Wednesday, January 8, 2014

Sculpture Key West At The West Martello

I may be stereotyping here just a it so color me a cultural Imperialist but I'm pretty sure most of the people sunbathing on Higgs Beach earlier this week had no idea there was an art exhibit right next door in the old brick fort. Perhaps my opinion is supported by the quantity of beachgoers versus the handful of people inside the fort, or perhaps they spent their morning enjoying the flowers and sculptures, and by the time I got there on my lunch break they had all finished with the artwork.

I like the West Martello Tower, a 19th century brick coastal fortification designed by an Englishman of that name. There are two in Key a West along the southern shore bad this one is rather less well preserved than the East tower near the airport, which houses a museum. The West Martello Tower houses the Key West Garden Club, which gives it a rich tropical air.

This tower is much closer to the Fort Zachary Taylor state park, also home to a fort at the southwest corner of the island. As the West Martello was unoccupied the artillery soldiers at Fort Zachary amused themselves by using it for target practice. The 19th century canons did a fair bit of damage to the Martello Tower and townspeople used the bricks for their own building projects. The military housed soldiers here in the Spanish American war and used the fort as a radio base in World War Two. In 1947 the Navy handed it over to Monroe County and instead of levelling it they gave it to the garden club in 1949 and there they still are overlooking the Straits of Florida, and as it happens the White Street Pier.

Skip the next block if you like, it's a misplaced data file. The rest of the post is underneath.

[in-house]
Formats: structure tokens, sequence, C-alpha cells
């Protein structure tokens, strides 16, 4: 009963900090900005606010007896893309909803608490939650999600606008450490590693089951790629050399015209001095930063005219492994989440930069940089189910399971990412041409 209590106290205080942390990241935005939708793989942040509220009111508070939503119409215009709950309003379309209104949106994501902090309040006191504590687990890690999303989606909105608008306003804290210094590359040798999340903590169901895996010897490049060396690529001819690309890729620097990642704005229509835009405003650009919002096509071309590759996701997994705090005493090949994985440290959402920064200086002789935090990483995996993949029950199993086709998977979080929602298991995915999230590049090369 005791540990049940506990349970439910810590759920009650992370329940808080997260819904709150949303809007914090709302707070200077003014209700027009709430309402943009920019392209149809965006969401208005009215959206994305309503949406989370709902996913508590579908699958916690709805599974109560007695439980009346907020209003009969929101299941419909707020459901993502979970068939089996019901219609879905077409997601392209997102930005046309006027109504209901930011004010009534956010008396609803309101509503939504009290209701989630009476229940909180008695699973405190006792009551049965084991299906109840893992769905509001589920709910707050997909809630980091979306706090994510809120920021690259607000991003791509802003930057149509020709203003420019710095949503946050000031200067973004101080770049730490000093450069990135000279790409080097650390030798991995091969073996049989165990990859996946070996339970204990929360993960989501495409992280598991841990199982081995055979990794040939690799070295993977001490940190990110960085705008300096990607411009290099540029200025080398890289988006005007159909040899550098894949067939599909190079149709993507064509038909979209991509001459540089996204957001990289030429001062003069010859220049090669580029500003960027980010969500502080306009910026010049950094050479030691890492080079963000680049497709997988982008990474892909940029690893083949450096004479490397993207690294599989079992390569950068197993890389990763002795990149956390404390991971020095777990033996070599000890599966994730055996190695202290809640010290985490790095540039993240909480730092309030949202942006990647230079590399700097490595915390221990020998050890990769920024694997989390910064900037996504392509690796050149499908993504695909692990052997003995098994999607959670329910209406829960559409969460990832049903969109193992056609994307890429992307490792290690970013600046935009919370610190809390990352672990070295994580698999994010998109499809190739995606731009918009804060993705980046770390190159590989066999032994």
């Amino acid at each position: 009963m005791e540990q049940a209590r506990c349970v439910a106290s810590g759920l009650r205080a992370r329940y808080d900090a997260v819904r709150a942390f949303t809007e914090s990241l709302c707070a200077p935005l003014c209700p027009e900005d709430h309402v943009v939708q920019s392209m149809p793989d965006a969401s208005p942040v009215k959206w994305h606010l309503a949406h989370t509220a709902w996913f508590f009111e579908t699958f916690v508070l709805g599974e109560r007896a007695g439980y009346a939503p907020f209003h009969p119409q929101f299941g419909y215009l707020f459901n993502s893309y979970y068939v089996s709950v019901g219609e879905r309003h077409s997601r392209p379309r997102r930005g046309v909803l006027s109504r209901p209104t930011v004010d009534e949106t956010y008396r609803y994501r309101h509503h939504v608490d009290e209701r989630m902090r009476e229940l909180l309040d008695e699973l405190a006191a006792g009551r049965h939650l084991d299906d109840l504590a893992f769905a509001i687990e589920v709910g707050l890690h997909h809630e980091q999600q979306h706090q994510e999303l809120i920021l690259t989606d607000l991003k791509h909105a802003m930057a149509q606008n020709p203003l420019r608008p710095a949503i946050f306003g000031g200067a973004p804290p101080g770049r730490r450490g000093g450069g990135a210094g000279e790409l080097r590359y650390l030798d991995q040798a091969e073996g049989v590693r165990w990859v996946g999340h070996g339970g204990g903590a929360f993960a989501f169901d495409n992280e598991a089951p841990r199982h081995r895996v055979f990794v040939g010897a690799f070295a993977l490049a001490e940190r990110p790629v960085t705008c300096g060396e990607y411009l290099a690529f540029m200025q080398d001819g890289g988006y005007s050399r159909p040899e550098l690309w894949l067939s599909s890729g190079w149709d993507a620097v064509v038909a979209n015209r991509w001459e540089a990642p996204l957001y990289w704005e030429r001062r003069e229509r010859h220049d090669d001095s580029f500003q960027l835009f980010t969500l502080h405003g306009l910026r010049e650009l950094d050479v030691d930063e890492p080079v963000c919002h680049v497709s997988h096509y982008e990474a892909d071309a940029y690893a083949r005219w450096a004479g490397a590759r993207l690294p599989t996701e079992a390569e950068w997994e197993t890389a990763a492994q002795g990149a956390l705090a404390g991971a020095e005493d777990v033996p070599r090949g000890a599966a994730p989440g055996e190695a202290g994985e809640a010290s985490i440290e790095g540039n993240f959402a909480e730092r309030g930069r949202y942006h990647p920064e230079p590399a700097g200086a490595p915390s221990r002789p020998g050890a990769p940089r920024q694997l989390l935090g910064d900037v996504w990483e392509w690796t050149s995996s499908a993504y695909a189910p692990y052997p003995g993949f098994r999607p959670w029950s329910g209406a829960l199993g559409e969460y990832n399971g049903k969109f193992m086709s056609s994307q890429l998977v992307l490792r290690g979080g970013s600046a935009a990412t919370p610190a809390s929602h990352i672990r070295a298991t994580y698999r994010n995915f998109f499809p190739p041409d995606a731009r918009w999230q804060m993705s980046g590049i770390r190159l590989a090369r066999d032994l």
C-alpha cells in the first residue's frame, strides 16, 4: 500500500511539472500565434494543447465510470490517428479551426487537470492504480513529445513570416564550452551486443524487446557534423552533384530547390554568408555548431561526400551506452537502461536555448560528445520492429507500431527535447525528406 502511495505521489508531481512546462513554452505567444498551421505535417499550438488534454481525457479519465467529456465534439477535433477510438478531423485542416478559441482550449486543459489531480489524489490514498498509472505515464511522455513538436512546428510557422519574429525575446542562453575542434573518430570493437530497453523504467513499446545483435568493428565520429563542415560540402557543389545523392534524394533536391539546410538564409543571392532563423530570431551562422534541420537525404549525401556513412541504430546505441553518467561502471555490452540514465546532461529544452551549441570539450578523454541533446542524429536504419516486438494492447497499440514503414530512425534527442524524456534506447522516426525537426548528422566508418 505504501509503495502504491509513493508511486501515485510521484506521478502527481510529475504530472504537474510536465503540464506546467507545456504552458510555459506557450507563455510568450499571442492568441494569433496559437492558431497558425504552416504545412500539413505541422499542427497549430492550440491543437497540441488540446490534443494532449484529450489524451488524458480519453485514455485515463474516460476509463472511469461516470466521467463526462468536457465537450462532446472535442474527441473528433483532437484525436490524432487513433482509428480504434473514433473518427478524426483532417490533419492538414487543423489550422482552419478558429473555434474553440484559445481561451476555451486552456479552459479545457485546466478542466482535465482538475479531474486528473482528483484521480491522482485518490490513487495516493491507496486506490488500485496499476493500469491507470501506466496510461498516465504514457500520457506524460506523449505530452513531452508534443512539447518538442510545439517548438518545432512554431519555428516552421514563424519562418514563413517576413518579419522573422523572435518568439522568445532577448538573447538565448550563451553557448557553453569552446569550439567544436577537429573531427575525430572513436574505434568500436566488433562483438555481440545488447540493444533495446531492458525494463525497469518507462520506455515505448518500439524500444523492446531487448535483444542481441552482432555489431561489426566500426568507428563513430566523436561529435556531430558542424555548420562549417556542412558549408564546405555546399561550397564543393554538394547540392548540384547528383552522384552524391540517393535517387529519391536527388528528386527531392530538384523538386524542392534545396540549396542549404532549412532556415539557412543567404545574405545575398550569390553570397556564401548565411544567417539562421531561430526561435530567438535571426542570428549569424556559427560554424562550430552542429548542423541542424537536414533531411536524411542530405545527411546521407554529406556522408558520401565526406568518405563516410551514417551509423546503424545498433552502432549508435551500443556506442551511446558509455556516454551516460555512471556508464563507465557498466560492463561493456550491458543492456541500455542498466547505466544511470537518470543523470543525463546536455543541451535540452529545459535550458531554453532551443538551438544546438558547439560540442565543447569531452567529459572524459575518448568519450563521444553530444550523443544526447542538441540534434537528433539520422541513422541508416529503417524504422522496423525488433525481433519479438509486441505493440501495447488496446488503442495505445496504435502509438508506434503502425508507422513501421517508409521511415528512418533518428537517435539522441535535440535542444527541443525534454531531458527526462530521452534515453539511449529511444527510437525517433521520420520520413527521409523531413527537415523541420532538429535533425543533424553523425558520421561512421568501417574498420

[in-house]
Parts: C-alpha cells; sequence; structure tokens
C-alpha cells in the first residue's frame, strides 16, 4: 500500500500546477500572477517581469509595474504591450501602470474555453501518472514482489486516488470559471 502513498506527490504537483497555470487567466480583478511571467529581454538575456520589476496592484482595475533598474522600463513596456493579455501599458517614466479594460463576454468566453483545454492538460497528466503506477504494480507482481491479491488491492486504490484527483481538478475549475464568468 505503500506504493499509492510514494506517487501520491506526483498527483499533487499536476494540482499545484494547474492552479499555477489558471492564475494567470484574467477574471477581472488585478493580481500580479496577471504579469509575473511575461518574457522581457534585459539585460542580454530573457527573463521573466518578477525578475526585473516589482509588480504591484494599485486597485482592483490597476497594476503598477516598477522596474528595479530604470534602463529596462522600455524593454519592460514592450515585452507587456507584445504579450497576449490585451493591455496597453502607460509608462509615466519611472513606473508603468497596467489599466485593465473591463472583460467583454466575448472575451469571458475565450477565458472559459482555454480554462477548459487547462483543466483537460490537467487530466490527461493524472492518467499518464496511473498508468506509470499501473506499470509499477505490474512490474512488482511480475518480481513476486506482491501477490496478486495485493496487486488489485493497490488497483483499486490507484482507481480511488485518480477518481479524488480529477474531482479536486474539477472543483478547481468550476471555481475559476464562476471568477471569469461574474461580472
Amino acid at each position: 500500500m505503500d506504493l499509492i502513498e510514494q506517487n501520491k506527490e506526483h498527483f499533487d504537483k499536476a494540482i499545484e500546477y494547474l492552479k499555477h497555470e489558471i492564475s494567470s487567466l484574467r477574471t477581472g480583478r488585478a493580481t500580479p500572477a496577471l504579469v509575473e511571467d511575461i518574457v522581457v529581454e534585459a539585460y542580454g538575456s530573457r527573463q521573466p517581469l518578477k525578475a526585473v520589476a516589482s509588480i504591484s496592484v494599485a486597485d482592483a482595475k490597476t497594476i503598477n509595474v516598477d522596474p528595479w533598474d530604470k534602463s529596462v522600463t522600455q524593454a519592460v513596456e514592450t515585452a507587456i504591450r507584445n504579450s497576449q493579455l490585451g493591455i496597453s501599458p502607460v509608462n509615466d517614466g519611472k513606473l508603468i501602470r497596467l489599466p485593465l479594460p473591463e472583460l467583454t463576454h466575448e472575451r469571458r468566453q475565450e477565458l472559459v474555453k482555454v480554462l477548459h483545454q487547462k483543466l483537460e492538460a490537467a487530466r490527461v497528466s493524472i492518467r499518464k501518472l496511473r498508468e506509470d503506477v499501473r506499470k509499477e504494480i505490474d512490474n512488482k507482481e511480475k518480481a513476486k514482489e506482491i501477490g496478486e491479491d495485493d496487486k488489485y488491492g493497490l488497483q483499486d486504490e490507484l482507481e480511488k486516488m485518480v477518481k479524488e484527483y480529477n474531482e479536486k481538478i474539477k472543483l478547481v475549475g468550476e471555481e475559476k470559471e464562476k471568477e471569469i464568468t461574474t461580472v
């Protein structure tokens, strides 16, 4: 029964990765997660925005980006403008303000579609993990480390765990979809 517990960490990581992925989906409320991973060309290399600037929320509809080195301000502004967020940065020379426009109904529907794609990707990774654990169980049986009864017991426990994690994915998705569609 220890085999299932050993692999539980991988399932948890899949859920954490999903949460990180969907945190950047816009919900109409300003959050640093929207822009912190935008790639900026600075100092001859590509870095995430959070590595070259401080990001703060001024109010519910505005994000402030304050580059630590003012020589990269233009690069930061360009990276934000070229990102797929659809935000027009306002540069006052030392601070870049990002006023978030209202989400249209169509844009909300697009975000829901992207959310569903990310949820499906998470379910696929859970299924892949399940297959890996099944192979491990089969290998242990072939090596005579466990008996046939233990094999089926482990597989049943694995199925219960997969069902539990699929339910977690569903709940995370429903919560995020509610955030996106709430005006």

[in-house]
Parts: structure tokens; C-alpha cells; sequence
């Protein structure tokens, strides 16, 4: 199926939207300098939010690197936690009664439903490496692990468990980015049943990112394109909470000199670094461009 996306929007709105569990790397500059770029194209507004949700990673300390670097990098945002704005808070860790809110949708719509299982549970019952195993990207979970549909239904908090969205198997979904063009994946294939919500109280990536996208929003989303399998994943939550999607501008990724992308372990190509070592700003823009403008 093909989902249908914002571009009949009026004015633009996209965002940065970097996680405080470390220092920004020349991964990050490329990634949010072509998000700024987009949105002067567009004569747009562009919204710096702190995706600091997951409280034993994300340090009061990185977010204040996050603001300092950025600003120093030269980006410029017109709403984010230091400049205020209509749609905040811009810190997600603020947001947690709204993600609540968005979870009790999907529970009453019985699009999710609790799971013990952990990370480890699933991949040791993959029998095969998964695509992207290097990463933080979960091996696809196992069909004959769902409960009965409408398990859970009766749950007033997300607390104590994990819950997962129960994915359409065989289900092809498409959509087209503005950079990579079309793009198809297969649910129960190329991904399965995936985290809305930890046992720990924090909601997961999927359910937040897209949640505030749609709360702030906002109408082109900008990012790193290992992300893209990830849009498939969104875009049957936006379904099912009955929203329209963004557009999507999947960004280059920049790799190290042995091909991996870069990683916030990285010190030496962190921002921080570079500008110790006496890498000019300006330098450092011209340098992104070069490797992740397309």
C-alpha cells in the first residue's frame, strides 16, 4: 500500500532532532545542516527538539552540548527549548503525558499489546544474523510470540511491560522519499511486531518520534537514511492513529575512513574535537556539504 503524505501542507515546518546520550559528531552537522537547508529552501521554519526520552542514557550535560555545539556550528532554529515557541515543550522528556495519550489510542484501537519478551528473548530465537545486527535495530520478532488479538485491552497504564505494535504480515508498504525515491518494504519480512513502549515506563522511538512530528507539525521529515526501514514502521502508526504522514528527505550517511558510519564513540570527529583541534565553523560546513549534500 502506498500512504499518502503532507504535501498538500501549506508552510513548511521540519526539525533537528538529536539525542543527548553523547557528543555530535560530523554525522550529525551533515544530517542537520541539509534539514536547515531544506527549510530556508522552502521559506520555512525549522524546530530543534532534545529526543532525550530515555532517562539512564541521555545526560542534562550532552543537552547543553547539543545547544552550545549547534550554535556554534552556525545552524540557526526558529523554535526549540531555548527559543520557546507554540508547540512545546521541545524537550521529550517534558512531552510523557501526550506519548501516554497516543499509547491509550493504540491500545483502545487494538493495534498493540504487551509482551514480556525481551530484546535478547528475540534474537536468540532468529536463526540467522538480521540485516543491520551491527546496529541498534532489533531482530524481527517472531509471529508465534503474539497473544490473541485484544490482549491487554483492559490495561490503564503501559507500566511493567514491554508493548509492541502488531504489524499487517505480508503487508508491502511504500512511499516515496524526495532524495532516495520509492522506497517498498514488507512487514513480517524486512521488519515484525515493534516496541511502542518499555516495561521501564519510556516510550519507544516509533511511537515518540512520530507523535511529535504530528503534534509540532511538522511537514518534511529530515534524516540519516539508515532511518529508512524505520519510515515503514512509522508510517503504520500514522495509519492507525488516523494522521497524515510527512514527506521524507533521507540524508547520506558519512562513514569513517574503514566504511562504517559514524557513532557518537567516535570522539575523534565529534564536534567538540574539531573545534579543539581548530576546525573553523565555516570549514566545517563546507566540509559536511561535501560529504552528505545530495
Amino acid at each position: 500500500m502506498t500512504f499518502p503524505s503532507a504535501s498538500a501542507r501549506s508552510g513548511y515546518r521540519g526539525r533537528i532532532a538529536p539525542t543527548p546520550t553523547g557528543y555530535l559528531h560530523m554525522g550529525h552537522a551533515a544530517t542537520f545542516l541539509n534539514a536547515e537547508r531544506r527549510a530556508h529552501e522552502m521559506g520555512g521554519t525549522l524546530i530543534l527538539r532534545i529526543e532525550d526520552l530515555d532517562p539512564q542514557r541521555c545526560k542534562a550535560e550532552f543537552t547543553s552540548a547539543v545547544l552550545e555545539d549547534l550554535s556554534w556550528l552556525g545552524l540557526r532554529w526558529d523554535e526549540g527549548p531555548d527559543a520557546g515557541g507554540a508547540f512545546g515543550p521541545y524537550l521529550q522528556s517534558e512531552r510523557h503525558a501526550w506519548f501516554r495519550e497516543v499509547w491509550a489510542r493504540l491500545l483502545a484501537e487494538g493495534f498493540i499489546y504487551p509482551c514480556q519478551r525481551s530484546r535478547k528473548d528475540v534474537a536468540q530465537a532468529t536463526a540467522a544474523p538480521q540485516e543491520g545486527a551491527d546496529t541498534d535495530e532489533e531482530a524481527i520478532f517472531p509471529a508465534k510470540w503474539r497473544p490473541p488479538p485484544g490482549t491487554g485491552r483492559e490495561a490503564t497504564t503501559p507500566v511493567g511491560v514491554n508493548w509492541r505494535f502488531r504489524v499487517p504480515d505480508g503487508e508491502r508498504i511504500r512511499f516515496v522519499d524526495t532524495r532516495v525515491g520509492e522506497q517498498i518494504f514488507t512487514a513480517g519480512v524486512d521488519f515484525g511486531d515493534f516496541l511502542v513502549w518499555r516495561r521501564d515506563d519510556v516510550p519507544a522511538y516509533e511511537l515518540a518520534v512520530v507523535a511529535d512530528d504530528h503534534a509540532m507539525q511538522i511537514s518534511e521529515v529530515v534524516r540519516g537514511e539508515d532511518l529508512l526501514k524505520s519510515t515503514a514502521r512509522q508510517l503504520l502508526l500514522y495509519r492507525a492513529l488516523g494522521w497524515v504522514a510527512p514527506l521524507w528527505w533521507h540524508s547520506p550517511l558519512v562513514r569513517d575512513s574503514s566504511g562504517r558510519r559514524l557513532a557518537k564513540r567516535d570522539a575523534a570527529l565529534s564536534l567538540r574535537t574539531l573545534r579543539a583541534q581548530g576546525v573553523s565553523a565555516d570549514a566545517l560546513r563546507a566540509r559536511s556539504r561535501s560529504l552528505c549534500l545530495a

It is a lovely spot and it is free, though they do ask for a donation, whatever that might be. I like this place a lot.

Some idiots like this place so much they profess their love in graffiti.

There are indigenous plants in the fort and other weird looking plants as well.

God knows what they think of these in Timor but I like them a lot.

Anyway the sculptures: Adam Russell's watchmen:

Justin Long's long winded It's better to burn out than fade aweigh.

These brilliant creepy Shadows by Liliana Crespi in crotcheted wire were my favorites.

They were creepy too but very effective and thought provoking I thought.

Darryl Lauster's Homage to Brancusi in porcelain.

John Martini's A Blakean Tale in welded steel. To me it looks like it was inspired by Munch's Scream but Blake had plenty of nightmares of his own.

Every annual sculpture exhibit seems to have a piece or two dedicated to exploring circular shapes and this year we have this, Semi Circle 1 by Simran Johnston.

I've photographed local sculptor Bill Lorraine's pieces previously at the Studios of a Key West, and here I took picture of Man Looking Up. This one puts me in mind of Easter Island.

Gran-ANT by Craig Gray in steel concrete and granite. I was thinking about the movie Mant set in Key West starring John Goodman.

Eric H Trofkin created steel tubing in the form of Communications Vine. They put it in the perfect spot.

Ursula Clark's Palm Goddess was to my mind a much richer sculpture when seen in three dimensions. A photograph doesn't do it justice. It has height and a "full figure" with lots yo attract the eyes all around. In the picture it looks a bit like a paper cut out.

I have missed out a bunch of stuff on display and I guess that means I will go back. Or better yet if you are in Key West before April go check it out.

I really like this place. Check a few random pictures.






Yup. It really is worth a visit, anytime of year.